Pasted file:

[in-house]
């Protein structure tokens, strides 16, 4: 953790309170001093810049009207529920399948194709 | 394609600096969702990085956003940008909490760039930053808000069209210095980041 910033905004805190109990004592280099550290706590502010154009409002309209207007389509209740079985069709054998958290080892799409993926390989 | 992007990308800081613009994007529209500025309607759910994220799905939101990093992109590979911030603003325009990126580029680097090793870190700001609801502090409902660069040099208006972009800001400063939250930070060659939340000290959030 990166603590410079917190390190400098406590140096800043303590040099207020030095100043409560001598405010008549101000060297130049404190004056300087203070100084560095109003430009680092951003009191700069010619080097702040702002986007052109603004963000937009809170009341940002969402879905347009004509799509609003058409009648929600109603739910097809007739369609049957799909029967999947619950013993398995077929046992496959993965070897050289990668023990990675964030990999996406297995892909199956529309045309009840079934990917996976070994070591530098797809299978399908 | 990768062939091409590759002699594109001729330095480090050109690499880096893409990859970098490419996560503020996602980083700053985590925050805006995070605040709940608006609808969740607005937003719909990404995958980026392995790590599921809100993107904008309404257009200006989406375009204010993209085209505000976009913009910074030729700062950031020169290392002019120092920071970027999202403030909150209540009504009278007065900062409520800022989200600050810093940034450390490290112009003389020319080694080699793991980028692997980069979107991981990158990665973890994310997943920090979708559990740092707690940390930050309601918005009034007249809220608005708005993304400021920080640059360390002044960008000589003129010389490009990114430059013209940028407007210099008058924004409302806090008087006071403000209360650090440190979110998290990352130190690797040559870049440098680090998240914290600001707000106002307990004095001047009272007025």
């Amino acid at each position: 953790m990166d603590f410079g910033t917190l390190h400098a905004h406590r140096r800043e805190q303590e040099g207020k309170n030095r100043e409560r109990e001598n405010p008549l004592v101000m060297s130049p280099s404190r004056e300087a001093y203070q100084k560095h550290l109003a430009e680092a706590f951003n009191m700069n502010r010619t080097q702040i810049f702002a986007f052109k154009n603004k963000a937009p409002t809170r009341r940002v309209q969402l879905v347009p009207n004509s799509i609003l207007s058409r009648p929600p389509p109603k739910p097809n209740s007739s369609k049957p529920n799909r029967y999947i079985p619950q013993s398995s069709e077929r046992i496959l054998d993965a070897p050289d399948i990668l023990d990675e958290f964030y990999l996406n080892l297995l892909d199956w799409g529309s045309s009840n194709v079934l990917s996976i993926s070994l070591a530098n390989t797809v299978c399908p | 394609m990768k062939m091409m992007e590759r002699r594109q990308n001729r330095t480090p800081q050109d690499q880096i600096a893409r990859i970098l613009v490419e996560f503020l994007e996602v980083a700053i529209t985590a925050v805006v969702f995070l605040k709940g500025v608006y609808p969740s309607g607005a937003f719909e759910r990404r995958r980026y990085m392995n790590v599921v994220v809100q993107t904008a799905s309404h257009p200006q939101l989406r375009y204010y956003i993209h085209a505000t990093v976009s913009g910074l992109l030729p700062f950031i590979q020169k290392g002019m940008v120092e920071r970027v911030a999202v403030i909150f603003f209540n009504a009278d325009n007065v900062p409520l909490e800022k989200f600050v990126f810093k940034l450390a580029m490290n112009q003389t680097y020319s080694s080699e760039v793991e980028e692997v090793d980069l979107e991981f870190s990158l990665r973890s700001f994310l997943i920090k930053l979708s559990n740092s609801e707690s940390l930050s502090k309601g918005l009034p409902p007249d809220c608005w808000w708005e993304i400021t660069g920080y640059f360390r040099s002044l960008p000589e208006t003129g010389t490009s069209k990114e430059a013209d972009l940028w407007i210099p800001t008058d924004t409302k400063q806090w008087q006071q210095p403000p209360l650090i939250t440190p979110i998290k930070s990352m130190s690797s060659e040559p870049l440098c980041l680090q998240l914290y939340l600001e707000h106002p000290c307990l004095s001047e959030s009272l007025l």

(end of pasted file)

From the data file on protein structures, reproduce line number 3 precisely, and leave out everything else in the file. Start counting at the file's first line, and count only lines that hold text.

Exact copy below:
């Amino acid at each position: 953790m990166d603590f410079g910033t917190l390190h400098a905004h406590r140096r800043e805190q303590e040099g207020k309170n030095r100043e409560r109990e001598n405010p008549l004592v101000m060297s130049p280099s404190r004056e300087a001093y203070q100084k560095h550290l109003a430009e680092a706590f951003n009191m700069n502010r010619t080097q702040i810049f702002a986007f052109k154009n603004k963000a937009p409002t809170r009341r940002v309209q969402l879905v347009p009207n004509s799509i609003l207007s058409r009648p929600p389509p109603k739910p097809n209740s007739s369609k049957p529920n799909r029967y999947i079985p619950q013993s398995s069709e077929r046992i496959l054998d993965a070897p050289d399948i990668l023990d990675e958290f964030y990999l996406n080892l297995l892909d199956w799409g529309s045309s009840n194709v079934l990917s996976i993926s070994l070591a530098n390989t797809v299978c399908p | 394609m990768k062939m091409m992007e590759r002699r594109q990308n001729r330095t480090p800081q050109d690499q880096i600096a893409r990859i970098l613009v490419e996560f503020l994007e996602v980083a700053i529209t985590a925050v805006v969702f995070l605040k709940g500025v608006y609808p969740s309607g607005a937003f719909e759910r990404r995958r980026y990085m392995n790590v599921v994220v809100q993107t904008a799905s309404h257009p200006q939101l989406r375009y204010y956003i993209h085209a505000t990093v976009s913009g910074l992109l030729p700062f950031i590979q020169k290392g002019m940008v120092e920071r970027v911030a999202v403030i909150f603003f209540n009504a009278d325009n007065v900062p409520l909490e800022k989200f600050v990126f810093k940034l450390a580029m490290n112009q003389t680097y020319s080694s080699e760039v793991e980028e692997v090793d980069l979107e991981f870190s990158l990665r973890s700001f994310l997943i920090k930053l979708s559990n740092s609801e707690s940390l930050s502090k309601g918005l009034p409902p007249d809220c608005w808000w708005e993304i400021t660069g920080y640059f360390r040099s002044l960008p000589e208006t003129g010389t490009s069209k990114e430059a013209d972009l940028w407007i210099p800001t008058d924004t409302k400063q806090w008087q006071q210095p403000p209360l650090i939250t440190p979110i998290k930070s990352m130190s690797s060659e040559p870049l440098c980041l680090q998240l914290y939340l600001e707000h106002p000290c307990l004095s001047e959030s009272l007025l």